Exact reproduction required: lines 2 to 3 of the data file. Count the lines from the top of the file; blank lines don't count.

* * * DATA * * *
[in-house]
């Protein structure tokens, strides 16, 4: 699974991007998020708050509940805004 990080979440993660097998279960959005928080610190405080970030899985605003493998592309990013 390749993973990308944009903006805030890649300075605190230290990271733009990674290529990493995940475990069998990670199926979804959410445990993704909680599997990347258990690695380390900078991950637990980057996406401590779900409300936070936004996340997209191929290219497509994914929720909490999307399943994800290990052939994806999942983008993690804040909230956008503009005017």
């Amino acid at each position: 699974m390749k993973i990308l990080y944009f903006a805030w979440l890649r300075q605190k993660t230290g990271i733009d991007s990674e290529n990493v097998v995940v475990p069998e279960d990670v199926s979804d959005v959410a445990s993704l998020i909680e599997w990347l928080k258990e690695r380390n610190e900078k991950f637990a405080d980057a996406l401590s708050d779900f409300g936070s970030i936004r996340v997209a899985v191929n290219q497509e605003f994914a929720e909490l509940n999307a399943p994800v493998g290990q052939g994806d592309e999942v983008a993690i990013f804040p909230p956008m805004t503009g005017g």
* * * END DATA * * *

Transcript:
């Protein structure tokens, strides 16, 4: 699974991007998020708050509940805004 990080979440993660097998279960959005928080610190405080970030899985605003493998592309990013 390749993973990308944009903006805030890649300075605190230290990271733009990674290529990493995940475990069998990670199926979804959410445990993704909680599997990347258990690695380390900078991950637990980057996406401590779900409300936070936004996340997209191929290219497509994914929720909490999307399943994800290990052939994806999942983008993690804040909230956008503009005017």
């Amino acid at each position: 699974m390749k993973i990308l990080y944009f903006a805030w979440l890649r300075q605190k993660t230290g990271i733009d991007s990674e290529n990493v097998v995940v475990p069998e279960d990670v199926s979804d959005v959410a445990s993704l998020i909680e599997w990347l928080k258990e690695r380390n610190e900078k991950f637990a405080d980057a996406l401590s708050d779900f409300g936070s970030i936004r996340v997209a899985v191929n290219q497509e605003f994914a929720e909490l509940n999307a399943p994800v493998g290990q052939g994806d592309e999942v983008a993690i990013f804040p909230p956008m805004t503009g005017g």